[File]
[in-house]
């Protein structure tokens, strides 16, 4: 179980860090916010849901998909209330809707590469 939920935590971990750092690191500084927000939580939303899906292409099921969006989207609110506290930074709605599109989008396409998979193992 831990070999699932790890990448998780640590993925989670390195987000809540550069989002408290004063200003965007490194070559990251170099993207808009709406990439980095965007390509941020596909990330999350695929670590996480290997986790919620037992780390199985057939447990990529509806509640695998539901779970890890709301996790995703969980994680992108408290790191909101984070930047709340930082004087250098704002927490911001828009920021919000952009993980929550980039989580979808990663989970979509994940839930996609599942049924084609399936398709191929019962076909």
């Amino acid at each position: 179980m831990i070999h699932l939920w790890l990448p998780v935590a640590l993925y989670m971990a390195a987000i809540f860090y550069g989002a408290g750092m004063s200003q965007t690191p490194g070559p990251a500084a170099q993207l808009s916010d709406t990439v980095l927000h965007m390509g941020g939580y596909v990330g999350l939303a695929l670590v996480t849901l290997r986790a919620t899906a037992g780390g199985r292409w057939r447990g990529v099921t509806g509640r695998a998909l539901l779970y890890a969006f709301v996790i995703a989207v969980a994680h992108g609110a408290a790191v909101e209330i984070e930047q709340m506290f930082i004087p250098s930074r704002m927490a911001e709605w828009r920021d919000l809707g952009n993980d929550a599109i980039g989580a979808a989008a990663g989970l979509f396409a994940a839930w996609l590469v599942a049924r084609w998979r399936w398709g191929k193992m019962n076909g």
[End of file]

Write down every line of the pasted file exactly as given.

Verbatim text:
[in-house]
């Protein structure tokens, strides 16, 4: 179980860090916010849901998909209330809707590469 939920935590971990750092690191500084927000939580939303899906292409099921969006989207609110506290930074709605599109989008396409998979193992 831990070999699932790890990448998780640590993925989670390195987000809540550069989002408290004063200003965007490194070559990251170099993207808009709406990439980095965007390509941020596909990330999350695929670590996480290997986790919620037992780390199985057939447990990529509806509640695998539901779970890890709301996790995703969980994680992108408290790191909101984070930047709340930082004087250098704002927490911001828009920021919000952009993980929550980039989580979808990663989970979509994940839930996609599942049924084609399936398709191929019962076909």
């Amino acid at each position: 179980m831990i070999h699932l939920w790890l990448p998780v935590a640590l993925y989670m971990a390195a987000i809540f860090y550069g989002a408290g750092m004063s200003q965007t690191p490194g070559p990251a500084a170099q993207l808009s916010d709406t990439v980095l927000h965007m390509g941020g939580y596909v990330g999350l939303a695929l670590v996480t849901l290997r986790a919620t899906a037992g780390g199985r292409w057939r447990g990529v099921t509806g509640r695998a998909l539901l779970y890890a969006f709301v996790i995703a989207v969980a994680h992108g609110a408290a790191v909101e209330i984070e930047q709340m506290f930082i004087p250098s930074r704002m927490a911001e709605w828009r920021d919000l809707g952009n993980d929550a599109i980039g989580a979808a989008a990663g989970l979509f396409a994940a839930w996609l590469v599942a049924r084609w998979r399936w398709g191929k193992m019962n076909g």